Adverse human agency and disasters: a role for international criminal law?

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Ressource 1Download: SSRN-id2640868.pdf (712.40 [Ko])
State: Serval
Version: author
Serval ID
serval:BIB_F3C573AC5500
Type
A part of a book
Publication sub-type
Chapter: chapter ou part
Collection
Publications
Title
Adverse human agency and disasters: a role for international criminal law?
Title of the book
Research handbook on disasters and international law
Author(s)
Schmid E.
Publisher
E. Elgar
Address of publication
Cheltenham, UK
ISBN
978-1-78471-739-1
Publication state
Published
Issued date
2016
Editor
Breau S., Samuel K.
Series
Research handbooks in international law series
Pages
111-131
Language
english
Abstract
This chapter clarifies the relevance, potential and limitations of international criminal law in relation to preventing, mitigating and responding to disasters. 'Disasters are usually complex and rarely entirely natural or entirely human-made'. In order to gauge the relevance of international criminal law in relation to disasters, it is crucial to examine how adverse human agency can intervene at various moments in the course of the development, impact, exacerbation of and recovery from a disaster. Depending on the circumstances, adverse human agency can be such that it meets the elements of an international crime, including when a disaster is not a sudden crisis but a slow and gradual decline over time.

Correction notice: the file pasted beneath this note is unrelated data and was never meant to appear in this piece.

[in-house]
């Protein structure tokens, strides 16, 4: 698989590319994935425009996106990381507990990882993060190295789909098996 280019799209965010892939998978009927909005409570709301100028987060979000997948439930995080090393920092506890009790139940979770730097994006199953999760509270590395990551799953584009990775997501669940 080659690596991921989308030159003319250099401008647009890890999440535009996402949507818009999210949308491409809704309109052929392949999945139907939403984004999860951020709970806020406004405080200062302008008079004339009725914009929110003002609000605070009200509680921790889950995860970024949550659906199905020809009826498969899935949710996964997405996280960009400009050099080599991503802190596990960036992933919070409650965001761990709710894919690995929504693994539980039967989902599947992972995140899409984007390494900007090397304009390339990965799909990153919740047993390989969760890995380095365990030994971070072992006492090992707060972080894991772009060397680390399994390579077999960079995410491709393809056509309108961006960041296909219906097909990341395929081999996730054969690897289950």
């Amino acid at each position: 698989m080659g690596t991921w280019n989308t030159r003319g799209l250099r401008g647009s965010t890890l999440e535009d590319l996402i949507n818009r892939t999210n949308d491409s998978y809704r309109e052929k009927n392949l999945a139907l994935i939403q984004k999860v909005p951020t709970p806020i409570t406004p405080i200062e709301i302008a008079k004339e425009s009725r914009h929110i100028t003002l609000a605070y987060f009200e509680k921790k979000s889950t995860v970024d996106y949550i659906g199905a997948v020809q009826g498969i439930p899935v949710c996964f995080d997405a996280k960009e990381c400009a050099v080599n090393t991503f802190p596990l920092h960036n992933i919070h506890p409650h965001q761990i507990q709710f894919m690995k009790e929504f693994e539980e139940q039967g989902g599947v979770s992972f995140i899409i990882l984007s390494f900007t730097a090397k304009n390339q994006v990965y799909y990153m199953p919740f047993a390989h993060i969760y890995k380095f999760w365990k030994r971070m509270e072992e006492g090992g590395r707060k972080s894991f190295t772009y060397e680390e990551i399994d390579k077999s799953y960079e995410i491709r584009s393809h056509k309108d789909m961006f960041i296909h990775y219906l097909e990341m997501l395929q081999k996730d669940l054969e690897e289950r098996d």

Create date
14/08/2017 10:06
Last modification date
03/03/2018 22:42
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